This is a homage to Portugal where I holidayed recently. The country is the world's largest consumer of salt cod. In every supermarket you'll see racks and racks of the stuff, stiff as a board, probably handy as an offensive weapon. You'll find variations wherever cod was common, Newfoundland, Norway and the Faroe Islands. It's common too in west Africa. Cod dried without salting was known as stockfish, and the forced migrations of slaves to the West Indies resulted in the Jamaican national dish of saltfish and ackee, the latter being the national fruit of the island. We'll come to where you source it in a minute.
The process is fiddly. I guess you could make this dish using smoked haddock, but it wouldn't be quite the same. Using salted cod you have, for obvious reasons, to be careful with your seasoning. I think I got it about right. This recipe is adapted from one in a book belonging to Michael G, presently resident in Olhão in the Algarve region of Portugal. Bizarrely, that recipe called for you to cut and fry the potatoes as for chips before covering with the gloop. No thanks. As they reckon the Portuguese have 1000 or so recipes using this ingredient, there are no doubt many varieties of even this one recipe.
By the purest coincidence, just after I had decided to search for the ingredients for this dish, I attended a food tasting and lunch hosted by Slow Food Scotland's Wendy Barrie. It appeared in this week's On The Side. The first course served was - salt cod. The fish was from Shetland. Keen to support Scottish producers, I found their website. My enthusiasm waned when I discovered that the price, before delivery charge, of 80g of the stuff was £8.30. Now we all have a living to make, but that equates to £103.75 a kilo. (In fairness, I've just discovered that a 250g pack is £16.99, down from £18.69. That's a kilo price of £67.96, down from £74.76.)
I got mine from Brindisa Spanish Foods at a rather more sensible £11 for 300g (£36.66 per kilo). Any Portuguese folk reading this will be shaking their heads. In their supermarkets? 11.99 euros.
Recipe coming right up. But a word of warning. Do not get your ingredients and assume you'll make it for your dinner that night. Read on. You will need a deep oven proof dish.
Ingredients (serves 4)
300g salt cod; 2 medium onions, chopped; olive oil for frying; about 60ml white wine; 2 bay leaves; 2 pinches of ground piri piri (optional, or substitute cayenne pepper); about 750 g potatoes, peeled and cut into thin (about 30 - 40mm) rounds (make them thicker if your knife skills aren't up to that, but make sure they're of uniform thickness); 40g butter; 40g plain flour; milk for the béchamel - about 350 - 400 ml; 250ml double cream; 2 - 3 tbsp fine breadcrumbs; s & p.
Cover the cod fillet in cold water and leave to soak, changing the water three or four times. I gave mine about 24 hours, leaving it overnight, changing the water in the morning, then every three hours. Note that times may vary. After the fish has had its 2 minutes cooking time (that comes later - see below) taste a section near the tail (that will always be the saltiest part) to check. If it's still too salty, change the water and boil for another couple of minutes.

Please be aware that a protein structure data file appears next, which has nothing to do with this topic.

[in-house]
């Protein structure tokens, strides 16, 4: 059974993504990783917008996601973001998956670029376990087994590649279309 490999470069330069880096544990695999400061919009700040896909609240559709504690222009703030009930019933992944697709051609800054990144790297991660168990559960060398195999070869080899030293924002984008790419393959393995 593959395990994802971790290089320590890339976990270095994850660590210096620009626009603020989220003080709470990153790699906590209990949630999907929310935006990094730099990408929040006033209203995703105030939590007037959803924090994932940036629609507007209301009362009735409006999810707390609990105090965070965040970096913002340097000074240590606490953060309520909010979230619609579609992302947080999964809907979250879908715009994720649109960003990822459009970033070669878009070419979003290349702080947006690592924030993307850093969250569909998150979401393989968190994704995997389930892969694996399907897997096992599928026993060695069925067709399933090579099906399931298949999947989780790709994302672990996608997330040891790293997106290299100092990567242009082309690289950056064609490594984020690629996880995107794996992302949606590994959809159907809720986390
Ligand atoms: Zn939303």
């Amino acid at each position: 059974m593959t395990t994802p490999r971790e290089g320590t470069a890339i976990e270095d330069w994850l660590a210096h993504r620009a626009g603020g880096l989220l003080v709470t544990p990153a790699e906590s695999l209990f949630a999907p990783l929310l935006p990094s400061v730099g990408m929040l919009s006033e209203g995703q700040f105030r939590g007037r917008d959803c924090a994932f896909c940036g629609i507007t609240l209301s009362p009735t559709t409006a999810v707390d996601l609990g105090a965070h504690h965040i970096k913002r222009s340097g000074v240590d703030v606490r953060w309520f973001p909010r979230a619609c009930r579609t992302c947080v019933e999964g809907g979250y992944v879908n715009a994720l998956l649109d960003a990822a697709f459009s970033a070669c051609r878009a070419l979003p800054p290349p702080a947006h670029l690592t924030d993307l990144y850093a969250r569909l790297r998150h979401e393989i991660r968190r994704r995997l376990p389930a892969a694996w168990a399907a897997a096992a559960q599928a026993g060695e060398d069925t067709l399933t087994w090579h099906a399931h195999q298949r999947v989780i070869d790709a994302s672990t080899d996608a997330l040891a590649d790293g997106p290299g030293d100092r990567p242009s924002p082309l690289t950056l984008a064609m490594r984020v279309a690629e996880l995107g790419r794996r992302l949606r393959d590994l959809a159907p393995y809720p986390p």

But we're ahead of ourselves. Before cooking the cod drain it and put it on a board, skin side down. Check for any bones and remove them, then skin your fillet.
(If you haven't skinned a cod fillet before, it's very simple. With a long, ie longer than the width of the fish, sharp knife make a little nick into (not through) the skin at the tail end. That will allow you to get the knife under the flesh. Holding on to the tail, and with the knife angled slightly down towards the skin, wiggle the knife while pulling the skin. Gradually work your way up to the head end. Watch Nathan Outlaw doing it here.) Cut the fish into pieces about 2cm square and set to one side.
You basically have four processes. Onions/fish; potatoes; béchamel sauce; assembly. There's a bit of multi tasking involved. Read the recipe. Work out precisely what pans, dishes, utensils and ingredients you'll need and have them looked out, allowing yourself plenty of space. When the onions are browned (see below), set the oven to 200˚C/Mark 6.
The onions will take the longest time. Fry them in the oil until golden brown, stirring regularly. While that's happening, boil the fish in boiling water for 2 minutes (see above). Drain and put to one side. At that stage bring your potato slices to a boil in salted water. Cook until just tender and drain. Keep them covered.
When the onions are golden and slightly sticky, add the wine, bay leaves and piri piri. At this stage put your oven dish in the oven to warm. Simmer the onion mixture gently for 5 minutes then mix in the fish. Check the seasoning. I found mine needed a little salt at this stage as well as pepper. You can switch it off for now while you make your béchamel in the usual way. (If you don't know how, find it in this pie recipe from a year or two back.) You'll want it reasonably thick, but thin enough to pour. Make sure it's cooked properly and doesn't taste of flour.
I had some parts done in advance, but I made sure they were all warm before assembling (apart from the cream).
Put half of the onion/fish mixture in the base of your dish. Add a layer using half of the potatoes, Salt them lightly. Repeat. Pour the béchamel over the dish, making sure the whole top is covered. Then pour over the cream and top with breadcrumbs. Into the oven for about 15 minutes until bubbling and nicely browned.
To avoid third degree burns to the oral regions allow to cool a little before dishing up. I served with peas and sweetcorn.